By Consumers For Quality Care, on June 26, 2019
The morning she was due to fly home after a Las Vegas work convention, Colorado resident Cristina Ford began to experience contractions, The Denver Channel reports.
“When I called the doctor, what was alarming was that the contractions were very consistent, they were not Braxton Hicks,” she said. “She said, ‘Absolutely do not get on that plane unless you get checked out. I don’t want you to go into labor in the middle of the air.’”
Ford, who had suffered a miscarriage around the same point in a previous pregnancy, was scared. She called her husband, Lucas, who agreed that she should go to an emergency room in the area. Ford went to Spring Valley Hospital where she was treated for dehydration. She says she was at the hospital for roughly two hours. The couple had a basic health plan with a high deductible, so before leaving the hospital Ford paid around $1,640.
“They did the basic urine testing, that kind of stuff, I got one bag of saline and an ultrasound and that was it,” she said.
Then, the bills started to arrive.
In mid-April, a bill for $7,818.07 was sent to her house from the hospital. That same day, another bill for $2,140.87 arrived that was also from the hospital. Another bill that encompasses the initial charge was dated two days later laying out a $9,462 charge.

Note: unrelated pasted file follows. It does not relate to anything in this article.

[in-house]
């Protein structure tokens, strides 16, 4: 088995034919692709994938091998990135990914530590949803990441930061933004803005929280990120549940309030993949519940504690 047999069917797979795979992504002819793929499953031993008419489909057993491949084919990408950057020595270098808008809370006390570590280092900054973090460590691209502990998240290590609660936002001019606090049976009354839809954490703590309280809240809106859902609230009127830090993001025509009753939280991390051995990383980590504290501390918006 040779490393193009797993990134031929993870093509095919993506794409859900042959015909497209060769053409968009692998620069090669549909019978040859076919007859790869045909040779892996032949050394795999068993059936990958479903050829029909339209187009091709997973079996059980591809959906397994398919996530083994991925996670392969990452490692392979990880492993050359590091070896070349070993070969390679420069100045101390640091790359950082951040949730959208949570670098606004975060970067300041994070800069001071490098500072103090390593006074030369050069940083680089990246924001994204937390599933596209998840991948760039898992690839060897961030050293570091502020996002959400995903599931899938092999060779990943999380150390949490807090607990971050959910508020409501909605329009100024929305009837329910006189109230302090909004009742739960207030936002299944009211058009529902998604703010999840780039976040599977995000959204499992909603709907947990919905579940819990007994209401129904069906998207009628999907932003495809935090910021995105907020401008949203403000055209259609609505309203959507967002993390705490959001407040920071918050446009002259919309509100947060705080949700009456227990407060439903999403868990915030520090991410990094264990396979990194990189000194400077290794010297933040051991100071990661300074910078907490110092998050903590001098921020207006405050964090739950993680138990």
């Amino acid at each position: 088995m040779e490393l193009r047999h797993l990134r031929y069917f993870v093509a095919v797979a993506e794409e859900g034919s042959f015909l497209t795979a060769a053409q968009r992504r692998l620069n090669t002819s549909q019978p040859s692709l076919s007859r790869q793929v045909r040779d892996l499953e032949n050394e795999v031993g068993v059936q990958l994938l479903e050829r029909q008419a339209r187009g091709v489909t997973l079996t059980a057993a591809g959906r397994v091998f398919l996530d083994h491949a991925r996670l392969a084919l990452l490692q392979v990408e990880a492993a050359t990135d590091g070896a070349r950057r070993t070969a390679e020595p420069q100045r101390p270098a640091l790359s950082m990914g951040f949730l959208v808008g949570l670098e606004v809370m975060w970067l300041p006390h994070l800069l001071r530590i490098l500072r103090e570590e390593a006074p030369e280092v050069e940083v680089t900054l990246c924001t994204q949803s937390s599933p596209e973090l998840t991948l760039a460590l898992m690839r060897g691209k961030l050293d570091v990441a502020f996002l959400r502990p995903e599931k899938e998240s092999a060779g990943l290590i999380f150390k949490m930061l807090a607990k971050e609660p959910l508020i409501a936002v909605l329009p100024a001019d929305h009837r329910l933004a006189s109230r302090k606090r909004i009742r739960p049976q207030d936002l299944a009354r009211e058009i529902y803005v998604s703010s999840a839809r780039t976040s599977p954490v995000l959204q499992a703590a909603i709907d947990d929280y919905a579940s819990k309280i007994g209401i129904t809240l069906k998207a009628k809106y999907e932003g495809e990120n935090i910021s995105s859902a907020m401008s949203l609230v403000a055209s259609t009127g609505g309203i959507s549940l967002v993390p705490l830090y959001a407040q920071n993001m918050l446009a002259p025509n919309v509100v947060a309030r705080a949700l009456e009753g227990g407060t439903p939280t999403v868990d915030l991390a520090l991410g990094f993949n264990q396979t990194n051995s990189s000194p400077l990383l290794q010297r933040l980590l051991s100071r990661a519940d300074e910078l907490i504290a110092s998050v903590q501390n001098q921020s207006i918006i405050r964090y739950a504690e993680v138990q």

A few weeks later, a $114.50 bill arrived from the lab company. Then, a $1,266 bill from the emergency room physician group arrived.
“I was just in shock honestly I couldn’t help but laugh,” Ford said.
In all, the bills totaled around $15,000. The Fords’ insurer, Bright Health, agreed to pay just $3,784. They reached out to both Bright Health and Spring Valley Hospital to get to the bottom the charges. The couple says that their insurer said they could not help any more because the hospital was out-of-state. The hospital would not explain why the charges were so high.
“We don’t have $11,000 just laying around the house,” said Ford’s husband Lucas. “It’s confusing and I mean what are we paying insurance for?”
Adam Fox, the director of strategic engagement for the Colorado Consumer Health Initiative, notes that the out-of-network system can be difficult to navigate. He says consumers are often put in a bind, having a difficult time understanding what they owe. Fox says that some insurers are better than others in helping consumers navigate this process.
“Bright Health, in this case, is a newer insurance plan and they are still figuring out how they conduct themselves in the market, but that’s not an excuse to leave a consumer on the hook with a bill like this,” Fox said.
Bright Health maintains that the Fords had not yet met their deductible and the hospital was out-of-network. The Fords continue to try to fight the bills.
Despite the charges, Ford believes she did the right thing for the health of her baby and herself. She is working to make sure others know what she did not.
“Just be aware that this could happen,” she said. “I think it would be (the same) with any insurance company, quite honestly.”